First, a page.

Southern Pygmy Perch were once widely distributed throughout the Murrumbidgee and Murray River systems, as well as coastal streams in South Australia and Victoria, north-eastern Tasmania and King and Flinders Islands in Bass Strait. There have been large-scale reductions in their range since European settlement, particularly in inland regions. Populations of Southern Pygmy Perch have recently been discovered in tributaries of the upper Lachlan and upper Murray River catchments.
Southern Pygmy Perch are small fish, growing to approximately 65-85 mm in length.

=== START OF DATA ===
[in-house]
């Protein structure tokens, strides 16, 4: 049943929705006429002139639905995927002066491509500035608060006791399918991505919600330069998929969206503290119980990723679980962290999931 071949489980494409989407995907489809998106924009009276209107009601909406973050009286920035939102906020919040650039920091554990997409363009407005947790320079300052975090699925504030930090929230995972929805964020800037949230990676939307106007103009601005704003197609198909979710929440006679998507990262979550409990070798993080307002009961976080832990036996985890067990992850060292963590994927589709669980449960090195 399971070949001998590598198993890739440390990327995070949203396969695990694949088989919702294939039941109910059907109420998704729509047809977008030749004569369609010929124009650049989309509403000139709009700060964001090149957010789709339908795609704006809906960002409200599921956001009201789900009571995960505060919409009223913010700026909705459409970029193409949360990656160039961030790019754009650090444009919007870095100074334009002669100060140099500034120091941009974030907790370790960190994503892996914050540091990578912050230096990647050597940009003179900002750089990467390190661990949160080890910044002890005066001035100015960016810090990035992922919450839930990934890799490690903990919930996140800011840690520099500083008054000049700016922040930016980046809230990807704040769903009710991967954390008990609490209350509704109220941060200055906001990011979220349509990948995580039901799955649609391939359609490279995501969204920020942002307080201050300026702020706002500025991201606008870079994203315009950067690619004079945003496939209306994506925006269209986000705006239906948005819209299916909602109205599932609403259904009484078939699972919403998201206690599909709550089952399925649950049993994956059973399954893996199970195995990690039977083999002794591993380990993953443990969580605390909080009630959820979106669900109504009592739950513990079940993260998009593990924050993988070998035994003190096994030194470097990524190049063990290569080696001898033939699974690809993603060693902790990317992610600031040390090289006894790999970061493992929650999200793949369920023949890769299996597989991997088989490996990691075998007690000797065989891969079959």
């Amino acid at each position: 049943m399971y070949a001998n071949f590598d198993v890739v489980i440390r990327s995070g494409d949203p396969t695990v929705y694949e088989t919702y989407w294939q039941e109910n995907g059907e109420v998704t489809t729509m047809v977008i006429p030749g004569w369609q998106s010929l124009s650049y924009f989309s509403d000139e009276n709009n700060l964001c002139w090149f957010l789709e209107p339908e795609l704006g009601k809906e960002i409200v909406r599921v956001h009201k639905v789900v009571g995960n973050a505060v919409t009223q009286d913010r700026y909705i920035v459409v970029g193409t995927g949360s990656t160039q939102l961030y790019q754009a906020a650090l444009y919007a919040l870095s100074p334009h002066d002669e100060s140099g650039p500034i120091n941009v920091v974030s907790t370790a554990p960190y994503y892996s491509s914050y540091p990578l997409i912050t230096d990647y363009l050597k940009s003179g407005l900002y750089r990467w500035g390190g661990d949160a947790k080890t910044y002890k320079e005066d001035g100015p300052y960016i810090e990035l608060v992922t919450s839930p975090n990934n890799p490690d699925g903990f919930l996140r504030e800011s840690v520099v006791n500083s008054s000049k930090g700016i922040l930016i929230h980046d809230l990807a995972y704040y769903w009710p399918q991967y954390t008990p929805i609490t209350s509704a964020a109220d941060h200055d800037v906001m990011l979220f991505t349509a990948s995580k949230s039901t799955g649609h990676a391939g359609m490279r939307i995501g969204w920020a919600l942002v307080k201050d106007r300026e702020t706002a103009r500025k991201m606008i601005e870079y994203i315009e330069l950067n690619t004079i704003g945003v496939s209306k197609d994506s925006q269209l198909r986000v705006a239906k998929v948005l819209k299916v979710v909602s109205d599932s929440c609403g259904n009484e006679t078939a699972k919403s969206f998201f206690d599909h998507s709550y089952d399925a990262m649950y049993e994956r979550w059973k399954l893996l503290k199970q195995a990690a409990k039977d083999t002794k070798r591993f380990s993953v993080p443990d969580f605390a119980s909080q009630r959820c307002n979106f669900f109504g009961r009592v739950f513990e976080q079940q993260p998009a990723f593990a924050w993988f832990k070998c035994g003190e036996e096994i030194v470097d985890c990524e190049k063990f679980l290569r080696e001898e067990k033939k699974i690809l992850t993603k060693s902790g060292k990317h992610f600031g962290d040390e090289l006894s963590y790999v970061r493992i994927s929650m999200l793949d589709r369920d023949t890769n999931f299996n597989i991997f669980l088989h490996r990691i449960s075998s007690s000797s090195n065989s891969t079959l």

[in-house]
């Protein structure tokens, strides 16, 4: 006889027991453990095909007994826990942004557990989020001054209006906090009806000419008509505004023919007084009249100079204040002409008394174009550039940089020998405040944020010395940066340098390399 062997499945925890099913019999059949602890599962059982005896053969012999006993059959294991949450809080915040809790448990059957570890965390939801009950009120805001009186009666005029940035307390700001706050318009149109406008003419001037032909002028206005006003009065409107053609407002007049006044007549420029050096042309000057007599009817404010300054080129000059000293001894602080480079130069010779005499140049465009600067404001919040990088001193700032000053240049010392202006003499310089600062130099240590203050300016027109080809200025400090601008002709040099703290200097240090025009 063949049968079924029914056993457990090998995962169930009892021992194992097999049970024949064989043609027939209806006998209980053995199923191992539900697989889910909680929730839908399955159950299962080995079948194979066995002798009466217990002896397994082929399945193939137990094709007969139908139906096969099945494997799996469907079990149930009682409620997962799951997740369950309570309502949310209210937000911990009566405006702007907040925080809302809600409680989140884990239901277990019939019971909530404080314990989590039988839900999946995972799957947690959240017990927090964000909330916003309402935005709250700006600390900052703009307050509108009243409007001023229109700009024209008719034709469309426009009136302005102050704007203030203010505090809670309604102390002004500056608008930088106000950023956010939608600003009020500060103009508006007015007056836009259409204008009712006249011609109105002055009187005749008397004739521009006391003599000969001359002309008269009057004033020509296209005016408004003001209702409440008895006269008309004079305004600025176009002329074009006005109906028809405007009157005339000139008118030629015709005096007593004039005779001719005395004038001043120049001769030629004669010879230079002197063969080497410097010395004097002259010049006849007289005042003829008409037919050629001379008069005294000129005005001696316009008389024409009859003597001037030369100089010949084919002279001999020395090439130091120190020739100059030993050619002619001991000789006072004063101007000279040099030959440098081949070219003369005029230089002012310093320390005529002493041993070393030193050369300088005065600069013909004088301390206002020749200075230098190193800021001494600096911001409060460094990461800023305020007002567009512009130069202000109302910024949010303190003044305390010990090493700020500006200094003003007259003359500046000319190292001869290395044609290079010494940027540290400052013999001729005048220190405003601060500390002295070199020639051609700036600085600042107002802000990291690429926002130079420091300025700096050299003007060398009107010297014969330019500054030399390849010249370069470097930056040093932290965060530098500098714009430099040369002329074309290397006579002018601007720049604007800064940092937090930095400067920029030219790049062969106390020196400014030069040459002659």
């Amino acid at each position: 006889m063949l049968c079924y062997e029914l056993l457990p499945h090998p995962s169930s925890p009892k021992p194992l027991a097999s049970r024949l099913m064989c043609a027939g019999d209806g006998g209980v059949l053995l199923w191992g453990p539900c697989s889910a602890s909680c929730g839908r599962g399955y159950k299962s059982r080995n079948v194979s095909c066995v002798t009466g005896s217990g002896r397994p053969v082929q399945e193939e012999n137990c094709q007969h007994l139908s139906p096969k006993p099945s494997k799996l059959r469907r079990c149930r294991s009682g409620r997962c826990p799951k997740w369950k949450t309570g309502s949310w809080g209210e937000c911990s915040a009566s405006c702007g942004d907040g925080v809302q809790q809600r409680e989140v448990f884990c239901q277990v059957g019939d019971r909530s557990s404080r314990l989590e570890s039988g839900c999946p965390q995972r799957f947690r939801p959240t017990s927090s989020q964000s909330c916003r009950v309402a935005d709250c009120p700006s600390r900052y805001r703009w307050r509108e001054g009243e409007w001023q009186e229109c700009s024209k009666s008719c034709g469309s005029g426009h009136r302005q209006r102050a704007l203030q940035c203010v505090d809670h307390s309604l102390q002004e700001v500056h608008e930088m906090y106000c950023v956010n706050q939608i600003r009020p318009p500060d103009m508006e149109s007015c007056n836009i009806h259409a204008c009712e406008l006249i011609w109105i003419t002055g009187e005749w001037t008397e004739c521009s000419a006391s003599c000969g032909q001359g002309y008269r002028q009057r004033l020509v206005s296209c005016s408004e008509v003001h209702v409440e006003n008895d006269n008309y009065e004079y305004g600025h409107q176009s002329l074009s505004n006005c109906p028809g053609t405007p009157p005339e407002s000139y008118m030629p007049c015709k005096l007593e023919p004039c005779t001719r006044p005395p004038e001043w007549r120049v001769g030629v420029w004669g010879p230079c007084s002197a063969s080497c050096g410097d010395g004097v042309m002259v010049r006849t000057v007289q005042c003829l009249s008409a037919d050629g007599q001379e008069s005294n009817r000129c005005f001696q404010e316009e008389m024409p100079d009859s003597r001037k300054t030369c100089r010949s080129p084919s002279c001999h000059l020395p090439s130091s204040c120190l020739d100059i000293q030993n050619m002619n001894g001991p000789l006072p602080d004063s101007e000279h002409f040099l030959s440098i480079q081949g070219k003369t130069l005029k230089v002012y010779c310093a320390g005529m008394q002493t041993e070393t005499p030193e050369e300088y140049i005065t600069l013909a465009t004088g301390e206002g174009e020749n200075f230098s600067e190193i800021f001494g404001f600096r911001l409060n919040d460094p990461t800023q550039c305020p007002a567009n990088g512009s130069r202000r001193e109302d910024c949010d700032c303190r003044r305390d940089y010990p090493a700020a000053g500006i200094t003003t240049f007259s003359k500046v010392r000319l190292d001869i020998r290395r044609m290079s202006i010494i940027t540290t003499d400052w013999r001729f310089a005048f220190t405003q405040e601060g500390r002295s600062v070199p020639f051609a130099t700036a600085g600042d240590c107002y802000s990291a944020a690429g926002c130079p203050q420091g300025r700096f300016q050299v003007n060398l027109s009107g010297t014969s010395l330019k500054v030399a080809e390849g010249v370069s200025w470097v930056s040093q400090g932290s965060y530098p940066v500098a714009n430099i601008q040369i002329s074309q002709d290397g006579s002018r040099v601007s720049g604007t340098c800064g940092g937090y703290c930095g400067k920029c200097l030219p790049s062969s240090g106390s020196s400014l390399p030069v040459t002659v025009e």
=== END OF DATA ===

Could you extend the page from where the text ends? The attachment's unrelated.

They have a small mouth reaching to just below the eye, and a rounded tail. The colour varies greatly depending upon where the fish live and the environmental conditions present there. The base colour ranges from pale cream to green-brown, darker on the back and paler on the belly. There are often irregular markings on the sides, but these are also very variable; some fish may be almost plain while others have dark spots or even longitudinal bands. Breeding males display brighter colours, with the dorsal and anal fins becoming bright red with black edges, and the region around the vent and on the breast and chin turning black.